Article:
Some of the Athlon CPU's have a memory speed rating of 1066 Mhz and will pull back RAM above this speed to the default setting. This is again to protect the CPU's Memory Controller and is not a fault with the Motherboard, BIOS or RAM.

The lack of easily available, clear and concise information regarding the AM3 CPU architecture and in particular the Memory Controller on these CPU's has led to a lot more problems than there really should be. It is understandable that AMD don't want to shout out too loudly that their AM3 CPU's do not handle the faster RAM speeds efficiently but it really hasn't been helped by the lack of information from all of the motherboard manufacturers regarding this subject as well.

I hope this helps those of you facing such issues and, if you are looking to invest in an AMD AM3 CPU, an understanding of what to expect and which memory speed to be looking for.

This ties in with another thread on the forum. Please check here for more information:,2379.0.html


Ganged Mode and Unganged Mode are not the same as Single Channel or Dual Channel configuration.
The Ganged/Unganged mode refers to how the RAM Modules actually talk to the Memory Controller(s) on the CPU.
Single or Dual channel configuration refers to how the RAM is installed in the memory slots on the motherboard. With one stick of RAM you are using single channel mode. With two sticks of RAM you can run in either Single or Dual Channel mode depending on how you fill the Memory Slots on the motherboard. If you use three or four sticks of RAM you will be running in Dual channel mode.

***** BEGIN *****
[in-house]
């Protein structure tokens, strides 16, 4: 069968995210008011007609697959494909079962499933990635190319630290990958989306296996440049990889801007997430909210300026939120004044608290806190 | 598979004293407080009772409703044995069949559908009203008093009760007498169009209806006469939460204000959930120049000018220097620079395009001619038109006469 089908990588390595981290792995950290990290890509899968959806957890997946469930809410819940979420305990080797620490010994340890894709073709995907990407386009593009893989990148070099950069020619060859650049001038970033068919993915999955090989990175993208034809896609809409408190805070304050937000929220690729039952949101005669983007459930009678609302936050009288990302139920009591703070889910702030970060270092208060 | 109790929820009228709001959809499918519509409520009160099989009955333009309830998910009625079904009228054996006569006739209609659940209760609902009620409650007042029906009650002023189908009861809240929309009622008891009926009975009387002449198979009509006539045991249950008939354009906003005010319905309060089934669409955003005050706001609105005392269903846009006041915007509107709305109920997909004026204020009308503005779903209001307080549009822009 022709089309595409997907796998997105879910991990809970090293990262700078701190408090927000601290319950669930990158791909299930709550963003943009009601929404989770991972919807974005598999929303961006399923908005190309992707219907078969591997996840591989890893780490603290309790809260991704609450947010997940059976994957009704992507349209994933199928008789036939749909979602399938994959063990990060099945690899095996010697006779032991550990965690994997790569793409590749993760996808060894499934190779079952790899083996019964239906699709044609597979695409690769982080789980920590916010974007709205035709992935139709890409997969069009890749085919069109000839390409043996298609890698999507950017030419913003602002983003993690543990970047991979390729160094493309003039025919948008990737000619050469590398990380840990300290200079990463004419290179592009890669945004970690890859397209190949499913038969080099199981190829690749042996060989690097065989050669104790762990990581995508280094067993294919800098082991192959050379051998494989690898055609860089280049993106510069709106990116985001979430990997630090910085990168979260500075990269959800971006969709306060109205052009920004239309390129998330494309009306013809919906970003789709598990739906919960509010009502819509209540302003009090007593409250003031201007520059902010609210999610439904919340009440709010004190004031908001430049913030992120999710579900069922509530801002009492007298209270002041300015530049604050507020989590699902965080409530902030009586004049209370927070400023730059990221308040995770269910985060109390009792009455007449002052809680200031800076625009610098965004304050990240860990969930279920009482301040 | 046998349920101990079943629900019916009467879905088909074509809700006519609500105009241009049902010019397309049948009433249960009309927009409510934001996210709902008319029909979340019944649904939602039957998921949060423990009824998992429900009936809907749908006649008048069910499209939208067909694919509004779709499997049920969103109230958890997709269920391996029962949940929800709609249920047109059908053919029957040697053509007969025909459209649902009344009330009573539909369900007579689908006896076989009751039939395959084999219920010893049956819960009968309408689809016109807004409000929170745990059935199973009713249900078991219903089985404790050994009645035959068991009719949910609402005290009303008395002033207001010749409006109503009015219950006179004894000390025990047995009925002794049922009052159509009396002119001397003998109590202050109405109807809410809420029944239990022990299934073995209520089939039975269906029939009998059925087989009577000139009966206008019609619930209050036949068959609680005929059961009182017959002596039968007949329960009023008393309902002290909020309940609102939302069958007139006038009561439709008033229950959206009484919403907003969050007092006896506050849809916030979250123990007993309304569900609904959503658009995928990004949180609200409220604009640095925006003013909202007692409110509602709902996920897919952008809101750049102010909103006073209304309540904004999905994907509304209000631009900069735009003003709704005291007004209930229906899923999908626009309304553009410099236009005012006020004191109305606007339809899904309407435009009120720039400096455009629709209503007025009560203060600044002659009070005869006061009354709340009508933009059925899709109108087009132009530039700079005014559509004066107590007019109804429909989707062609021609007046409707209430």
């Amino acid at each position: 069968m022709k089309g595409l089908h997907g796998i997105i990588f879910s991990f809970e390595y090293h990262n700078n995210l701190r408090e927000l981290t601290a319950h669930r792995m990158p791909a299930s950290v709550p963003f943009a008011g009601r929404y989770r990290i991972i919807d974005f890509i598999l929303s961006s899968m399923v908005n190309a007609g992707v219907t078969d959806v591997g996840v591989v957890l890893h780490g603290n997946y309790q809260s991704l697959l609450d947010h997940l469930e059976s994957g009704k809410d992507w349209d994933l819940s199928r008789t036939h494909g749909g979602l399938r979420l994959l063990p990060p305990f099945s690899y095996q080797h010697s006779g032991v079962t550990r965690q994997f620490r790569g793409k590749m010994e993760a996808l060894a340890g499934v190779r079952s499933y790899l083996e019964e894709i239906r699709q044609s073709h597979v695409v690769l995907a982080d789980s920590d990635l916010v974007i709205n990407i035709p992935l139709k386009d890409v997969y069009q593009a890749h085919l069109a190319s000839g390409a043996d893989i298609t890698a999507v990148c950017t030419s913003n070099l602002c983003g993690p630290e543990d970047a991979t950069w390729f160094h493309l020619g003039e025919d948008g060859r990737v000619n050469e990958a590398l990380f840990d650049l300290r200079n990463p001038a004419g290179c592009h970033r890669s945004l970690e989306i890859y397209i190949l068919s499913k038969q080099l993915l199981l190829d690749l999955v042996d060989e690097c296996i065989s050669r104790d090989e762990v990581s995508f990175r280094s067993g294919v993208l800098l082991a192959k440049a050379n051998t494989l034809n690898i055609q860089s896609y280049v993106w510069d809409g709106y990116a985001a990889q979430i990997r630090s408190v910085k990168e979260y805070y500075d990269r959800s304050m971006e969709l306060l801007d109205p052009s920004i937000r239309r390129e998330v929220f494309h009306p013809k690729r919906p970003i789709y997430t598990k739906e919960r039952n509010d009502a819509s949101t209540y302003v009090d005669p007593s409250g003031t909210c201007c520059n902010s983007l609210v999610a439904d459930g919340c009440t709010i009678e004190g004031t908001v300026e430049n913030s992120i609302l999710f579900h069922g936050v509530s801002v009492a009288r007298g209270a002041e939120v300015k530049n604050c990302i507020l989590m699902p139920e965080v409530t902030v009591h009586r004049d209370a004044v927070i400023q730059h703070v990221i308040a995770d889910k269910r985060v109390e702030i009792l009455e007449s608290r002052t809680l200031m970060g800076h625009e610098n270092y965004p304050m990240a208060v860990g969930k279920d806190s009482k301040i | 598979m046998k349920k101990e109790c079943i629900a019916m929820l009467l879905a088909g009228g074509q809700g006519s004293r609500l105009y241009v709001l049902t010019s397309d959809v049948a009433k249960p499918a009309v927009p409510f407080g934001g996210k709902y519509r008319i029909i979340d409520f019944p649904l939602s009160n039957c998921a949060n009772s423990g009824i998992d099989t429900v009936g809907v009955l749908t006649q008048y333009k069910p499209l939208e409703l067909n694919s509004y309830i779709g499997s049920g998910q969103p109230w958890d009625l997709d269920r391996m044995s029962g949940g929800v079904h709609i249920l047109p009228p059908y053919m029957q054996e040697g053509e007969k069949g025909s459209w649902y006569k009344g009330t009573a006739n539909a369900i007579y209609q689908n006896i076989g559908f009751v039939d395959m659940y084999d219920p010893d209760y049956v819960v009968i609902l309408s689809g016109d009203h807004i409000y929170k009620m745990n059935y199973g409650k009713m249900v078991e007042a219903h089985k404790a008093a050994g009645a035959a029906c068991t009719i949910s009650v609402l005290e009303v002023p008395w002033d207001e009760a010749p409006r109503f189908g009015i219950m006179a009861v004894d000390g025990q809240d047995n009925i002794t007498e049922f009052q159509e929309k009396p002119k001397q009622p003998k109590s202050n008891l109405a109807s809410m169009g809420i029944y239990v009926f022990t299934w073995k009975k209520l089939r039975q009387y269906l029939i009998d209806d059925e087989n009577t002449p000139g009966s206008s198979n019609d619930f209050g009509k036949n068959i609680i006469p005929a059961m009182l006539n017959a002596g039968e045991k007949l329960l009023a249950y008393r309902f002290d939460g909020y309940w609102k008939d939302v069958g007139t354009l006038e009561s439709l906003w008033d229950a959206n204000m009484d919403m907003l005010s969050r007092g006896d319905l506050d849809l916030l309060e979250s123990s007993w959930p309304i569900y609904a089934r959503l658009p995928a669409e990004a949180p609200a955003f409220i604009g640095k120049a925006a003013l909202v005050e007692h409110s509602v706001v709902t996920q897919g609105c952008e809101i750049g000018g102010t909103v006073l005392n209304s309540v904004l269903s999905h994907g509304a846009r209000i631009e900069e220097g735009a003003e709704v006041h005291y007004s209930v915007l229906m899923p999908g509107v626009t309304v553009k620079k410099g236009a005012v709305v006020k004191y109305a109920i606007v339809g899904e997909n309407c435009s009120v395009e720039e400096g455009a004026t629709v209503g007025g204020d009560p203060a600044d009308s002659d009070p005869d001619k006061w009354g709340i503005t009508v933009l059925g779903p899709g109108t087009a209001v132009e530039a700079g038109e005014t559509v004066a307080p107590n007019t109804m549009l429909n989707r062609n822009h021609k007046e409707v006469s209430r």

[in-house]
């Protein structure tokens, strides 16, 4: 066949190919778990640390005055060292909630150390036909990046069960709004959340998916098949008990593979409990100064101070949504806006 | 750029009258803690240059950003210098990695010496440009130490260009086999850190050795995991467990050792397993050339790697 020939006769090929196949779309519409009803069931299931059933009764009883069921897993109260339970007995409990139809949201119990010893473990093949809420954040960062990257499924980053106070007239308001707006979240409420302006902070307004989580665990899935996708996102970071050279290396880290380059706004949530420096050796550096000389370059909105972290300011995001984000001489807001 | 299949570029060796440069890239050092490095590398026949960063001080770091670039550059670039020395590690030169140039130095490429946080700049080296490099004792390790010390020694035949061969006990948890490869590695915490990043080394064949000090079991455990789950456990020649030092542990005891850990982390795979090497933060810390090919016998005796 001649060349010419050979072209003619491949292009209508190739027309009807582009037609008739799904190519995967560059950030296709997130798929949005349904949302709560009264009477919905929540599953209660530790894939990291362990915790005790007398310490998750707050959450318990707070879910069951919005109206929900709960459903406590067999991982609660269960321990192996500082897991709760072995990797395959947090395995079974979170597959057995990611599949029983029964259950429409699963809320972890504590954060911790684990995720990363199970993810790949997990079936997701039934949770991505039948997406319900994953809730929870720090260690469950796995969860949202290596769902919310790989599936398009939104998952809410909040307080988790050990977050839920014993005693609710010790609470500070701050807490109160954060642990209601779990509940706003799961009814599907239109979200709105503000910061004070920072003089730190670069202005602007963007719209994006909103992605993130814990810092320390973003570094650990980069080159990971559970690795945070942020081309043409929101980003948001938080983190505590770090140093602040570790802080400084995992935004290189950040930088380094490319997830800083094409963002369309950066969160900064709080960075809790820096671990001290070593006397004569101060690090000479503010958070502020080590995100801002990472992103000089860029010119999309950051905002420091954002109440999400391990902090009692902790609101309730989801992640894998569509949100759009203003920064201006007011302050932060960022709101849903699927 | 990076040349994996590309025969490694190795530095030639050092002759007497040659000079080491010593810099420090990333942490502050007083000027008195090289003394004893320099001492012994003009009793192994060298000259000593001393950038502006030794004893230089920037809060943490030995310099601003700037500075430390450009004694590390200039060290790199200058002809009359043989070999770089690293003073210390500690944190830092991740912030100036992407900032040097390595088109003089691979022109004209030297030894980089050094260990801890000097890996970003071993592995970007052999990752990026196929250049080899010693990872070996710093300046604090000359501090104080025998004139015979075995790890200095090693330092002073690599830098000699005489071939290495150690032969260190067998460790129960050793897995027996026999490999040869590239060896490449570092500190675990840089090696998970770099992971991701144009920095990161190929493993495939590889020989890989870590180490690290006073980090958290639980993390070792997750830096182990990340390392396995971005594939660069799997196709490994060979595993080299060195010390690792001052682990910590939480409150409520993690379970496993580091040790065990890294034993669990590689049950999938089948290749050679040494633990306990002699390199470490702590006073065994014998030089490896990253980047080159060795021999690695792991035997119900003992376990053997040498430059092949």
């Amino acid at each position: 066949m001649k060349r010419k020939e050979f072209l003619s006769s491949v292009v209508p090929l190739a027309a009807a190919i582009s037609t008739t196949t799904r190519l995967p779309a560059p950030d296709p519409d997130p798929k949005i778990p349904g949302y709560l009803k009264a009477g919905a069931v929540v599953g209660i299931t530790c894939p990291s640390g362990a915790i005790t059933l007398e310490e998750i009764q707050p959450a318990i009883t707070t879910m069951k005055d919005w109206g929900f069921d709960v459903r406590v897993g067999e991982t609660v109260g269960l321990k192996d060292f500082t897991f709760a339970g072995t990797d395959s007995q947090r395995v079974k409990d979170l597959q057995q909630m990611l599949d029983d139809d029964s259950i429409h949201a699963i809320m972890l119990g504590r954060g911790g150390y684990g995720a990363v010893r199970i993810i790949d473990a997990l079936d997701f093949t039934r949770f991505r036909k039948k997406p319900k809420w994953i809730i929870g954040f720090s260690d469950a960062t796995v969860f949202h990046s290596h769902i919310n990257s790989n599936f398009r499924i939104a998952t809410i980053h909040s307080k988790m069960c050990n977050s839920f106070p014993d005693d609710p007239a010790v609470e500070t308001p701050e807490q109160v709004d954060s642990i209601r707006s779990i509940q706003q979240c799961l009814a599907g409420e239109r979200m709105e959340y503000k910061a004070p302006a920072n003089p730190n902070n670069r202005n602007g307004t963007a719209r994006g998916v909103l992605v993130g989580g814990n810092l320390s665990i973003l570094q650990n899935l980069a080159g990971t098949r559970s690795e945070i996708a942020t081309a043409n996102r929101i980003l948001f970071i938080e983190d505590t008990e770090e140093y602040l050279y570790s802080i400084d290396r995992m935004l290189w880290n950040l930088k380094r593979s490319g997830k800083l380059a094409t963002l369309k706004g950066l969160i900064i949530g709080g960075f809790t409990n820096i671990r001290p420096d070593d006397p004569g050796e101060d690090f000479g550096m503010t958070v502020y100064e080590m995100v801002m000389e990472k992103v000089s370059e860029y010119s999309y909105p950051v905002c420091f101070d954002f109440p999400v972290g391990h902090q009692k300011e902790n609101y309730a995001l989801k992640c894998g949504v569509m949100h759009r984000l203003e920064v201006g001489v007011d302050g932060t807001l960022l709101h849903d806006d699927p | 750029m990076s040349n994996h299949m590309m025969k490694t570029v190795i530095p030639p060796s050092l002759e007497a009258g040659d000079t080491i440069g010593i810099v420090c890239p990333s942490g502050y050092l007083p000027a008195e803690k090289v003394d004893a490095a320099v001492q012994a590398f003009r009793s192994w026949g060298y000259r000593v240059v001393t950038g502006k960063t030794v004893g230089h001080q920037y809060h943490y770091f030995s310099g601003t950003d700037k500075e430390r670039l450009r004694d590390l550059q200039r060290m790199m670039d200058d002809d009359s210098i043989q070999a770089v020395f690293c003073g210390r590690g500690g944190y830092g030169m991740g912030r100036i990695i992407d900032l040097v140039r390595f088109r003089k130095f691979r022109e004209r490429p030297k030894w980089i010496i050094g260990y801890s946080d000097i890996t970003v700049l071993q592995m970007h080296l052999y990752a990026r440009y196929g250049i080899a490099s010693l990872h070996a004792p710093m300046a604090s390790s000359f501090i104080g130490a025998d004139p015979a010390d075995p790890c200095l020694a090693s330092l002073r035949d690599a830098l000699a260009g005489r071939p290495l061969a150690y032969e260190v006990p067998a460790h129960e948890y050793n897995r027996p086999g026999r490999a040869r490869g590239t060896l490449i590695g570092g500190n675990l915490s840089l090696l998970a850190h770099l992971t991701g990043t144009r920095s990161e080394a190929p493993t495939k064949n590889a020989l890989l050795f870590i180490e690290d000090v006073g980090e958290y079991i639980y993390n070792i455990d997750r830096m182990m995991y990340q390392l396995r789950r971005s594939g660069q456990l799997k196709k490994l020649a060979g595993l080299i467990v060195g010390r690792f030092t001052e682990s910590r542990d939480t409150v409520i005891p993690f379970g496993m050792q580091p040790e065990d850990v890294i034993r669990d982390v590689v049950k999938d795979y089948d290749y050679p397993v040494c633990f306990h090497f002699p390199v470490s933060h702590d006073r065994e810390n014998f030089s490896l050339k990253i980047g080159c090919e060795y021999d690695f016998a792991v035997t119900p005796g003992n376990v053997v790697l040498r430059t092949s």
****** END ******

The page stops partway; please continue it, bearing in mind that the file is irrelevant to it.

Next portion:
On Gigabyte's AMD Boards there are two channels, each of which address one of the two memory controllers on the AM3 CPU. Channel 0 normally equals the Memory slots on the motherboard identified as DDR3_1 & DDR3_3 whilst Channel 1 normally refers to DDR3_2 & DDR3_4.

If, for example you have two sticks of RAM and you put them into slots DDR3_1 & DDR3_2 you are running in Dual Channel Mode, each stick of RAM talks to its own Memory Controller. If you put the RAM into slots DDR3_1 & DDR3_3 you would be running in single channel mode, where both sticks of RAM are only talking to one of the Memory Controllers. (You would need to double check with your motherboard's own manual for correct Memory Slot Channel configuration)

Ganged Mode is where you utilize both Memory Controllers on the CPU as a single unit giving you a single 128 bit channel. (You may not be able to run RAM faster than 1333Mhz in this mode. I haven't been able to with either the X4 965 or the X6 1090T.)

Unganged Mode is where each of the Memory Controllers on the CPU work independently and equals 2X64 bit Channels. (I can run my RAM at 1600 Mhz only in this mode)

If you have any comments or questions regarding this article please post them here:,3061.0.html

Edited: 09/10/2010
Post by: absic on August 10, 2010, 08:20:56 am
The Phenom II only supports 1333MHz DDR3—at least, officially—with a single DIMM in each memory channel. With four DDR3 DIMMs, 1066MHz is the standard. Such limitations are nothing new, of course. Previous Phenoms have long supported 1066MHz DDR2 memory, but only with a single DIMM per channel.

The quote written above was taken from item published in February 2009. For the full article please check here:
Post by: absic on November 08, 2011, 12:27:03 pm
I thought it was about time to update this thread with a little more information.

The RAM speed issues DO NOT apply to the latest AM3+ Bulldozer FX CPU's which are rated to run RAM at up to 1866MHz

If you are running a Phenom ii X6 CPU with the E0 stepping you will usually be able to run your RAM at 1600MHz. The risk to the Memory controller is slightly less on these CPU's due to the different Stepping version.